Thursday, April 21, 2011

Where I Am Headed Today

Wednesday, April 20, 2011

Spherical Abberation

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Tuesday, April 19, 2011

Haruki "Cupcake" Murakami - Noble Beast

I've spent thousands (okay, probably more like tens of thousands) of dollars at Dog Eared Books ( over the many years but never knew about their mascot. I wish I had met him.

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Monday, April 18, 2011



MAGPIE TALE: Fear of Gypsies

Another entry in the Magpie Tails

My father was never one to dispense advice or voice prejudice, but he frequently warned me about gypsies. He had few fears but chief among them were rattle snacks, tainted buttermilk and gypsies.

Mother, who could find reason to have empathy for even the most contentious individual, would point out that gypsies were the only Aryan victims of the Holocaust. A people without an official country and little political motivation.

Father also had a phobia about eating eggs, especially eggs that were not cooked well through to the yolk. A runny yolk was one of his greatest fears. "Eggs are one of the favorite ruses of the gypsies."

That statement was never expounded on, and it always mystified me. Years late while on holiday walking through a fashionable neighborhood of Milan, an egg mysterious fell from above and splattered all over my expensive leather jacket. While I looked above at the myriad of closed windows trying to find its source, a pleasant bypasser came to my aid and began to pat away the mess on my jacket with a large handkerchief he produced from his vest pocket. "Ah, how horrible. How could anyone do that to you? Oh, look there is some here on the back of your trousers. He produced another handkerchief and continued his helpful patting. Just as I was about to thank him, he excused himself saying he had to rush to his work since he was late. Freed of the egg yolk stain I decided to reach for my wallet where I had stored a small pocket map only to find...both were gone.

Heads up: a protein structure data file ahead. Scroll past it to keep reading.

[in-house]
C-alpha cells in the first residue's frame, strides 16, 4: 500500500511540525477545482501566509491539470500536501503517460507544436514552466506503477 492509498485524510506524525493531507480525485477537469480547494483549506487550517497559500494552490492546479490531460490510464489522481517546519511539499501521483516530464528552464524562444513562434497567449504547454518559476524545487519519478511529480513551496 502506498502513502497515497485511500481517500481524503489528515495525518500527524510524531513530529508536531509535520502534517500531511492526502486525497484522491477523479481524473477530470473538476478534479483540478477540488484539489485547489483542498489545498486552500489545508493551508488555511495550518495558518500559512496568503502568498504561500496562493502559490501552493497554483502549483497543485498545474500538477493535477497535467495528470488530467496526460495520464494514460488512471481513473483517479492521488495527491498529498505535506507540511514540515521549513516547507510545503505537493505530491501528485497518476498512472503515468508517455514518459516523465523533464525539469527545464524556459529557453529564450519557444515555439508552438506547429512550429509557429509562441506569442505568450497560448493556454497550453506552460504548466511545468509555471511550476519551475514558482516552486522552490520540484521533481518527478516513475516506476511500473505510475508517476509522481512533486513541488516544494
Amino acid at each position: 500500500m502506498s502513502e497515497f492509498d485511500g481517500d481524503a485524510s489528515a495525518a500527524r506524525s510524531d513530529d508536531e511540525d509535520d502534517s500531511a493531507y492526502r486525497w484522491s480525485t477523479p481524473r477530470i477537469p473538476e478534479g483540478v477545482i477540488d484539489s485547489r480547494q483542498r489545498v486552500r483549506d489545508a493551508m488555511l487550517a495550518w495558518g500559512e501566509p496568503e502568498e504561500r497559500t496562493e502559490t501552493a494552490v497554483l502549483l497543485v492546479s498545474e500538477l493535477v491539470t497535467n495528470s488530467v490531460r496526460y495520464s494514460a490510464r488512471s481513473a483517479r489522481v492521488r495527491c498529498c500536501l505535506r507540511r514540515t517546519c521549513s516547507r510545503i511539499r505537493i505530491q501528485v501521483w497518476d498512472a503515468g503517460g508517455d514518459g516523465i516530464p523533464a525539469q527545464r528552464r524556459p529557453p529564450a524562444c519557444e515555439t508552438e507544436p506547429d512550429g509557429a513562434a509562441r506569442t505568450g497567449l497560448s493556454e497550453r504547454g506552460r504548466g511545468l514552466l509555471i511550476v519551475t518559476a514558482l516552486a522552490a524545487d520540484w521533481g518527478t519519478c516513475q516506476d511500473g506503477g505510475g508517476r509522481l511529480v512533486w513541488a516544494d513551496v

Distraught at my hotel where I related the story, the sympathetic night concierge sighed and said, "Ah, the work of gypsies. They work in pairs. They even steal the eggs from unsuspecting vendors. Sadly, Milan is full of them now. I'm surprised, you don't have the look of the typical victim."

My father was long gone by the time of this incident, and I never got the chance to ask him if he had a similar incident in his travels before he married my mother. I will never know, that Rosetta Stone to his psyche buried with him years ago.